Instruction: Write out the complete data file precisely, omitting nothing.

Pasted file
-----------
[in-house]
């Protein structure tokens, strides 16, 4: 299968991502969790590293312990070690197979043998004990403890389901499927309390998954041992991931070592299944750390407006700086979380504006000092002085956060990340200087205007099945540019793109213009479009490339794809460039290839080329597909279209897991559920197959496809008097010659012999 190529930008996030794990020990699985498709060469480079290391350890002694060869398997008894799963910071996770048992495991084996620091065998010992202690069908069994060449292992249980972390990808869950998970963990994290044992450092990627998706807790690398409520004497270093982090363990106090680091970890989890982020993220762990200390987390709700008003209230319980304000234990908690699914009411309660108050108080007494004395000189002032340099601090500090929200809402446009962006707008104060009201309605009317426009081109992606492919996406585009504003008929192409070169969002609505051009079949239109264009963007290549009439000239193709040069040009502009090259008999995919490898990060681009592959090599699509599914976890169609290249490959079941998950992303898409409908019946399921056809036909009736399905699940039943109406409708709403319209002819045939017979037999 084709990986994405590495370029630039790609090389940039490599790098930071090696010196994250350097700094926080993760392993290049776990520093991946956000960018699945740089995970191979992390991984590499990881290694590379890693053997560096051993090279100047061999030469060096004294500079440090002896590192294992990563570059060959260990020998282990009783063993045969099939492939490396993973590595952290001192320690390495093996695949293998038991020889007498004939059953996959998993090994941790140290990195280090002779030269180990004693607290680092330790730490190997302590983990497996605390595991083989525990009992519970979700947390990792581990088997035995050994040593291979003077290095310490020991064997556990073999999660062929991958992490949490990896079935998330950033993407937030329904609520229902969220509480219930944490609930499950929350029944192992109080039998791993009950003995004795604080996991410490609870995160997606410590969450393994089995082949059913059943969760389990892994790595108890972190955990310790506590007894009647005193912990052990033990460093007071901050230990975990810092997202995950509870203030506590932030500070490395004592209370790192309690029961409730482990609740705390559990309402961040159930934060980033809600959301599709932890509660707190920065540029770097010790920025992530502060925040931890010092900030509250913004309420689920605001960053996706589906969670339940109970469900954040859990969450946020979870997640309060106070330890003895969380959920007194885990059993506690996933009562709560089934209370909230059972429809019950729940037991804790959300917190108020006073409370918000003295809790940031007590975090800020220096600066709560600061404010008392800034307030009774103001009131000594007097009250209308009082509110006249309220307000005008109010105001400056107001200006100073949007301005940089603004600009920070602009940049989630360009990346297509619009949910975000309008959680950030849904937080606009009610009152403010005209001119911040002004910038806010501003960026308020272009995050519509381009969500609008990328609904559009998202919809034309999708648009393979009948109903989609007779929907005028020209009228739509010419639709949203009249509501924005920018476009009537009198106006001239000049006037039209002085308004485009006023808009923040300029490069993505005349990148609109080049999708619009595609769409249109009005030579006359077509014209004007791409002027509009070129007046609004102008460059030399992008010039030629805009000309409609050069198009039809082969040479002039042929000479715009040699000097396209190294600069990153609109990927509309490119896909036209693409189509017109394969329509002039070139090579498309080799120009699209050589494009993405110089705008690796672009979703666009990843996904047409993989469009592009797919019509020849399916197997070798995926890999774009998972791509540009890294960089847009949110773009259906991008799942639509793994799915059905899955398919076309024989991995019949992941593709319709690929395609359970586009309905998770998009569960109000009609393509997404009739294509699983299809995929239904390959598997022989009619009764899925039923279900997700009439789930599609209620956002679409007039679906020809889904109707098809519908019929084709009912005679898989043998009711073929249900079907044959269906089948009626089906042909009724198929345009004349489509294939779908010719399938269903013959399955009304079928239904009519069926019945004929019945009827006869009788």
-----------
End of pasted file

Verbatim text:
[in-house]
């Protein structure tokens, strides 16, 4: 299968991502969790590293312990070690197979043998004990403890389901499927309390998954041992991931070592299944750390407006700086979380504006000092002085956060990340200087205007099945540019793109213009479009490339794809460039290839080329597909279209897991559920197959496809008097010659012999 190529930008996030794990020990699985498709060469480079290391350890002694060869398997008894799963910071996770048992495991084996620091065998010992202690069908069994060449292992249980972390990808869950998970963990994290044992450092990627998706807790690398409520004497270093982090363990106090680091970890989890982020993220762990200390987390709700008003209230319980304000234990908690699914009411309660108050108080007494004395000189002032340099601090500090929200809402446009962006707008104060009201309605009317426009081109992606492919996406585009504003008929192409070169969002609505051009079949239109264009963007290549009439000239193709040069040009502009090259008999995919490898990060681009592959090599699509599914976890169609290249490959079941998950992303898409409908019946399921056809036909009736399905699940039943109406409708709403319209002819045939017979037999 084709990986994405590495370029630039790609090389940039490599790098930071090696010196994250350097700094926080993760392993290049776990520093991946956000960018699945740089995970191979992390991984590499990881290694590379890693053997560096051993090279100047061999030469060096004294500079440090002896590192294992990563570059060959260990020998282990009783063993045969099939492939490396993973590595952290001192320690390495093996695949293998038991020889007498004939059953996959998993090994941790140290990195280090002779030269180990004693607290680092330790730490190997302590983990497996605390595991083989525990009992519970979700947390990792581990088997035995050994040593291979003077290095310490020991064997556990073999999660062929991958992490949490990896079935998330950033993407937030329904609520229902969220509480219930944490609930499950929350029944192992109080039998791993009950003995004795604080996991410490609870995160997606410590969450393994089995082949059913059943969760389990892994790595108890972190955990310790506590007894009647005193912990052990033990460093007071901050230990975990810092997202995950509870203030506590932030500070490395004592209370790192309690029961409730482990609740705390559990309402961040159930934060980033809600959301599709932890509660707190920065540029770097010790920025992530502060925040931890010092900030509250913004309420689920605001960053996706589906969670339940109970469900954040859990969450946020979870997640309060106070330890003895969380959920007194885990059993506690996933009562709560089934209370909230059972429809019950729940037991804790959300917190108020006073409370918000003295809790940031007590975090800020220096600066709560600061404010008392800034307030009774103001009131000594007097009250209308009082509110006249309220307000005008109010105001400056107001200006100073949007301005940089603004600009920070602009940049989630360009990346297509619009949910975000309008959680950030849904937080606009009610009152403010005209001119911040002004910038806010501003960026308020272009995050519509381009969500609008990328609904559009998202919809034309999708648009393979009948109903989609007779929907005028020209009228739509010419639709949203009249509501924005920018476009009537009198106006001239000049006037039209002085308004485009006023808009923040300029490069993505005349990148609109080049999708619009595609769409249109009005030579006359077509014209004007791409002027509009070129007046609004102008460059030399992008010039030629805009000309409609050069198009039809082969040479002039042929000479715009040699000097396209190294600069990153609109990927509309490119896909036209693409189509017109394969329509002039070139090579498309080799120009699209050589494009993405110089705008690796672009979703666009990843996904047409993989469009592009797919019509020849399916197997070798995926890999774009998972791509540009890294960089847009949110773009259906991008799942639509793994799915059905899955398919076309024989991995019949992941593709319709690929395609359970586009309905998770998009569960109000009609393509997404009739294509699983299809995929239904390959598997022989009619009764899925039923279900997700009439789930599609209620956002679409007039679906020809889904109707098809519908019929084709009912005679898989043998009711073929249900079907044959269906089948009626089906042909009724198929345009004349489509294939779908010719399938269903013959399955009304079928239904009519069926019945004929019945009827006869009788």